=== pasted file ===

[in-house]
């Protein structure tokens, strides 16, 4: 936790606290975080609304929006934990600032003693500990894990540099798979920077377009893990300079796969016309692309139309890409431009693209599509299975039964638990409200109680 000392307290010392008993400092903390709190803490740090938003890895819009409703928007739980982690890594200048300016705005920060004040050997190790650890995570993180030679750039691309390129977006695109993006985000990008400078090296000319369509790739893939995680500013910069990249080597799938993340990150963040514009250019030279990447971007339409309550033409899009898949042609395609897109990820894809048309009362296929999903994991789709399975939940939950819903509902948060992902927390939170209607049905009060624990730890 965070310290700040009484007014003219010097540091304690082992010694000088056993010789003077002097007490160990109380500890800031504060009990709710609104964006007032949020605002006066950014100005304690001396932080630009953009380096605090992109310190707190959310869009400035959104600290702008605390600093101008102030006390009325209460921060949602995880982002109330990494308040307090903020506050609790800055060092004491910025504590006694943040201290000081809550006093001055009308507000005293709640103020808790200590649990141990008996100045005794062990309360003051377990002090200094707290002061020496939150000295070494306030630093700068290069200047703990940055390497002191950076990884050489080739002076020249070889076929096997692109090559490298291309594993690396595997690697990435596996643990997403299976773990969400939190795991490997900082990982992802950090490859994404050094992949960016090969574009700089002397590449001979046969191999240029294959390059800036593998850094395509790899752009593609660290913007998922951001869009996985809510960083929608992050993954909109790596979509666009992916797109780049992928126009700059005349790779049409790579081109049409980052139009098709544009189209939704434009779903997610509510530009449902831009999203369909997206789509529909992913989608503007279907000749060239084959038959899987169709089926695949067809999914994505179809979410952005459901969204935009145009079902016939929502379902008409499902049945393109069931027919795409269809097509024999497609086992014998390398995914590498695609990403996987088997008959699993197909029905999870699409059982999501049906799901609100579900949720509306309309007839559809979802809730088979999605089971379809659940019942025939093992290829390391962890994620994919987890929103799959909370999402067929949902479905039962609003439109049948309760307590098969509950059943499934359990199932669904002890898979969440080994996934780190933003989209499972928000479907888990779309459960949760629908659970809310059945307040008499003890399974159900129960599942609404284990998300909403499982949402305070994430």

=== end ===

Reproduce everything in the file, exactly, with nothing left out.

[in-house]
């Protein structure tokens, strides 16, 4: 936790606290975080609304929006934990600032003693500990894990540099798979920077377009893990300079796969016309692309139309890409431009693209599509299975039964638990409200109680 000392307290010392008993400092903390709190803490740090938003890895819009409703928007739980982690890594200048300016705005920060004040050997190790650890995570993180030679750039691309390129977006695109993006985000990008400078090296000319369509790739893939995680500013910069990249080597799938993340990150963040514009250019030279990447971007339409309550033409899009898949042609395609897109990820894809048309009362296929999903994991789709399975939940939950819903509902948060992902927390939170209607049905009060624990730890 965070310290700040009484007014003219010097540091304690082992010694000088056993010789003077002097007490160990109380500890800031504060009990709710609104964006007032949020605002006066950014100005304690001396932080630009953009380096605090992109310190707190959310869009400035959104600290702008605390600093101008102030006390009325209460921060949602995880982002109330990494308040307090903020506050609790800055060092004491910025504590006694943040201290000081809550006093001055009308507000005293709640103020808790200590649990141990008996100045005794062990309360003051377990002090200094707290002061020496939150000295070494306030630093700068290069200047703990940055390497002191950076990884050489080739002076020249070889076929096997692109090559490298291309594993690396595997690697990435596996643990997403299976773990969400939190795991490997900082990982992802950090490859994404050094992949960016090969574009700089002397590449001979046969191999240029294959390059800036593998850094395509790899752009593609660290913007998922951001869009996985809510960083929608992050993954909109790596979509666009992916797109780049992928126009700059005349790779049409790579081109049409980052139009098709544009189209939704434009779903997610509510530009449902831009999203369909997206789509529909992913989608503007279907000749060239084959038959899987169709089926695949067809999914994505179809979410952005459901969204935009145009079902016939929502379902008409499902049945393109069931027919795409269809097509024999497609086992014998390398995914590498695609990403996987088997008959699993197909029905999870699409059982999501049906799901609100579900949720509306309309007839559809979802809730088979999605089971379809659940019942025939093992290829390391962890994620994919987890929103799959909370999402067929949902479905039962609003439109049948309760307590098969509950059943499934359990199932669904002890898979969440080994996934780190933003989209499972928000479907888990779309459960949760629908659970809310059945307040008499003890399974159900129960599942609404284990998300909403499982949402305070994430």